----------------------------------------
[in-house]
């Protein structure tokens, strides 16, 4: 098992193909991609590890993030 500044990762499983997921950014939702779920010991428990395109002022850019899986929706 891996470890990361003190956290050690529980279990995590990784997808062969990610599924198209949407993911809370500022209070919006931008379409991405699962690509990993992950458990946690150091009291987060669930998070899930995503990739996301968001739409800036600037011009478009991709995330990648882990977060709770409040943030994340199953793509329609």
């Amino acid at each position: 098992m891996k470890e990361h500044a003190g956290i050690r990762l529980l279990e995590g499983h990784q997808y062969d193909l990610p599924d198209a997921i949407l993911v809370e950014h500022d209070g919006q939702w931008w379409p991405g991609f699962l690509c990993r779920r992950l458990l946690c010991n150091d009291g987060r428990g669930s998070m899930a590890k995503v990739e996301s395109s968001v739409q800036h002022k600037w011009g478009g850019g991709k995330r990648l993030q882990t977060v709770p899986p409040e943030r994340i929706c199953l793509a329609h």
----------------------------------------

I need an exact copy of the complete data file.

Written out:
[in-house]
């Protein structure tokens, strides 16, 4: 098992193909991609590890993030 500044990762499983997921950014939702779920010991428990395109002022850019899986929706 891996470890990361003190956290050690529980279990995590990784997808062969990610599924198209949407993911809370500022209070919006931008379409991405699962690509990993992950458990946690150091009291987060669930998070899930995503990739996301968001739409800036600037011009478009991709995330990648882990977060709770409040943030994340199953793509329609």
């Amino acid at each position: 098992m891996k470890e990361h500044a003190g956290i050690r990762l529980l279990e995590g499983h990784q997808y062969d193909l990610p599924d198209a997921i949407l993911v809370e950014h500022d209070g919006q939702w931008w379409p991405g991609f699962l690509c990993r779920r992950l458990l946690c010991n150091d009291g987060r428990g669930s998070m899930a590890k995503v990739e996301s395109s968001v739409q800036h002022k600037w011009g478009g850019g991709k995330r990648l993030q882990t977060v709770p899986p409040e943030r994340i929706c199953l793509a329609h």